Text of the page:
In Part 1, you learned that Hugibert Ries stirred up the scientific community with his article in 1872, but that wasn’t really his name.
His real name was Hugo Riemann.
Perhaps you are familiar with the Riemann Musiklexikon. It is still a widely used music encyclopedia today. From this you can already see how important Hugo Riemann became for the music world after his initial articles.
But it was still a very, very long way to go in 1872. A single, albeit groundbreaking, article wasn’t worth much if you wanted to pursue a scientific career. And that’s what Riemann wanted. You only made it when you were appointed to a professorship.
So Riemann’s goal was to become a professor, and as quickly as possible. Two things still had to be done: the doctorate and the habilitation.
That shouldn’t be too difficult for a young wild man who publishes a groundbreaking article at the age of 23, should it?
Far from it.
Riemann wrote his dissertation entitled “On Musical Hearing” and submitted it to the University of Leipzig.
There, however, he had the misfortune of having the Hegelian Oscar Paul review his dissertation. Oscar Paul had just been appointed professor of musicology – and rejected Riemann’s dissertation.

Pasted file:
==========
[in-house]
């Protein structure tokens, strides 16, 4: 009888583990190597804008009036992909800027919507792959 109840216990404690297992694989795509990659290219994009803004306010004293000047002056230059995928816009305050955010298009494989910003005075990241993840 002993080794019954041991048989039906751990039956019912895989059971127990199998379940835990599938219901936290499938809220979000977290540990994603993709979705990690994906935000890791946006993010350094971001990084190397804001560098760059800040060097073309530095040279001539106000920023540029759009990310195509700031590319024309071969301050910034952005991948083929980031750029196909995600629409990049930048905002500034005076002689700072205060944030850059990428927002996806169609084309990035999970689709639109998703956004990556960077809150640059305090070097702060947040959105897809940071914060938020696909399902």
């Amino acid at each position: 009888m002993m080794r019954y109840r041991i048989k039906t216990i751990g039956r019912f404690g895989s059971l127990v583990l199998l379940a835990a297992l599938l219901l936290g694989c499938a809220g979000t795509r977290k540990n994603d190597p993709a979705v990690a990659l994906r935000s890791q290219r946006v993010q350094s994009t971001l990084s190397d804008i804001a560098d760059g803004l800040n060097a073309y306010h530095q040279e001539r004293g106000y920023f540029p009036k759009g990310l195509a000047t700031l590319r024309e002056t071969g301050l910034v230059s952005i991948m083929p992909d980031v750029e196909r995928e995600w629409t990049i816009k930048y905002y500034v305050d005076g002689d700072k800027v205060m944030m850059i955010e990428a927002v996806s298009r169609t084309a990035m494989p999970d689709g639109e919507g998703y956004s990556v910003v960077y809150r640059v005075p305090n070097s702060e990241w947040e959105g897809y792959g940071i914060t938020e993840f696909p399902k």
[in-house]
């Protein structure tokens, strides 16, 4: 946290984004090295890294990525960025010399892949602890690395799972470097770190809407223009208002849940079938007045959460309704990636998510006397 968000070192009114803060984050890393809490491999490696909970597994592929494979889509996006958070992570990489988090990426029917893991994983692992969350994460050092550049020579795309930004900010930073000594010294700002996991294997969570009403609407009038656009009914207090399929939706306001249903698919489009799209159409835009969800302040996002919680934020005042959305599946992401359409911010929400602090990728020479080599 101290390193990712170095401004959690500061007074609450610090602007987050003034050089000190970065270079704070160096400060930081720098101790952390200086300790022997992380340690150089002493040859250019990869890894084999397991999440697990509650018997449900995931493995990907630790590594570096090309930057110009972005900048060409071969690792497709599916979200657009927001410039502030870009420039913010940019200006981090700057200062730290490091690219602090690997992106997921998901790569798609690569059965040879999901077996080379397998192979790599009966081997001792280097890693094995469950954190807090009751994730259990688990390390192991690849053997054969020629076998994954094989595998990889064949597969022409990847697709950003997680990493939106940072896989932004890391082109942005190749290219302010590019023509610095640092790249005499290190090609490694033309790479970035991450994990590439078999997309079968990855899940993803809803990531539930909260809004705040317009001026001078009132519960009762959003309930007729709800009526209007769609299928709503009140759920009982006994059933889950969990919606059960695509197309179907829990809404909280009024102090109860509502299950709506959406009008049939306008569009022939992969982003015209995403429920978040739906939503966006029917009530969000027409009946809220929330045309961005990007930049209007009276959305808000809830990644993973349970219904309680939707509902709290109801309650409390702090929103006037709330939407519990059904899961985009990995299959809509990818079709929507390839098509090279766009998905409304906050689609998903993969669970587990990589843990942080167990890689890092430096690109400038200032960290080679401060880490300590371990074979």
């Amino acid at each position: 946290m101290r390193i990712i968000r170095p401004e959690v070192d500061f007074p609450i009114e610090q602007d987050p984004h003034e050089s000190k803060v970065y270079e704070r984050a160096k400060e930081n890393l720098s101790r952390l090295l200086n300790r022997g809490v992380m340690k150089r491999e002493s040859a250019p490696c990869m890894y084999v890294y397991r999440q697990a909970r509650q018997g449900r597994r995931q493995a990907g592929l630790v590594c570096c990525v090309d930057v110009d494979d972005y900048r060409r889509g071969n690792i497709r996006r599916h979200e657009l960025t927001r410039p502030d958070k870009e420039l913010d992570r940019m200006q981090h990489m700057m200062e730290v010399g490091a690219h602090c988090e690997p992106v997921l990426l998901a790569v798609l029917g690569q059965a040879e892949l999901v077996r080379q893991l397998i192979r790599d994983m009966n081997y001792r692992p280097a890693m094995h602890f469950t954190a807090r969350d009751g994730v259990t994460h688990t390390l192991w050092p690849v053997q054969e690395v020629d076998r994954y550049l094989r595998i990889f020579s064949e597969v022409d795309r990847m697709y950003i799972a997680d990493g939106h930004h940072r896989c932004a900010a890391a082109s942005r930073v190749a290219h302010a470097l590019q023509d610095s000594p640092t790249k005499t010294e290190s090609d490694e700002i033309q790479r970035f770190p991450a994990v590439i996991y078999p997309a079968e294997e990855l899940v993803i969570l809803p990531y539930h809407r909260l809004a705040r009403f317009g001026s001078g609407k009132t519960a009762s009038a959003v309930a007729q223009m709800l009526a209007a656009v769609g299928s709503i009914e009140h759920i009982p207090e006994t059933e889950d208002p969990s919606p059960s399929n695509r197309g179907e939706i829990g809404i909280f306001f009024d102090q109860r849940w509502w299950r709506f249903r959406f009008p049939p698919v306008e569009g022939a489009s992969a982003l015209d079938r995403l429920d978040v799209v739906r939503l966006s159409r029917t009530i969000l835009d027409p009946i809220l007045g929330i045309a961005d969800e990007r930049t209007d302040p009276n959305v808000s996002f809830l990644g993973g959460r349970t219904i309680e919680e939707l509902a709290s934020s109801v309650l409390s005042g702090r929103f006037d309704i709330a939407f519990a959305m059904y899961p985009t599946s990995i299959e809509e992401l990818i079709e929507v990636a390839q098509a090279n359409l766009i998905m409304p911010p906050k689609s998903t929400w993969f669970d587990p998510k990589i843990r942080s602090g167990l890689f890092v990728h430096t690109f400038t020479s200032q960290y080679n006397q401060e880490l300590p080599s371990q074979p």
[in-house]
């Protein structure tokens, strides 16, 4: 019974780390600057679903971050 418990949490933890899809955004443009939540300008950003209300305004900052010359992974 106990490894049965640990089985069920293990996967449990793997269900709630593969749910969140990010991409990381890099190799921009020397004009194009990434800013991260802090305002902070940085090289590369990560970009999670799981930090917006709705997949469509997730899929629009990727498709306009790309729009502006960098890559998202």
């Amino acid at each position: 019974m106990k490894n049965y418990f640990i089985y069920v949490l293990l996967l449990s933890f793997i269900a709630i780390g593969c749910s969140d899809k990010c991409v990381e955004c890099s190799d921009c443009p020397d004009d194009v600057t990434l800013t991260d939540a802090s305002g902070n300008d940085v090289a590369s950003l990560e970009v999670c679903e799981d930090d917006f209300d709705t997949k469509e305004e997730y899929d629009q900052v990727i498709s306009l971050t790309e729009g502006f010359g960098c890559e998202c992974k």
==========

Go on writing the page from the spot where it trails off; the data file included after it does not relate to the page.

Here Riemann’s career could have come to an abrupt end. The Riemann Musiklexikon would probably never have come into being.
But Riemann did not give up: He submitted his dissertation to another university in the same year, this time in Göttingen. There it was found to be good, so that Riemann received the philosophical doctorate on November 30, 1873.
From then on, things went better: Only five years later, in the fall of 1878, Riemann habilitated. This time even in Leipzig again, but under a different examiner: the musicologist Philipp Spitta, who was much more positively inclined toward Riemann than Oscar Paul.
Within only six years, Riemann had completed his doctorate and habilitation. Nothing now stood in the way of an up-and-coming scientific career. Riemann entered professional life and…
The musicologist, who was not even 30 years old, had fulfilled all the requirements, but he simply did not succeed in gaining a professional foothold. Nobody wanted to hire him as a professor. Perhaps because his theses were so unconventional?
What followed was a gauntlet that was to last over 20 years. During this time, Riemann met three people who had a decisive influence on him. These three people are counted among the most important people in classical music today.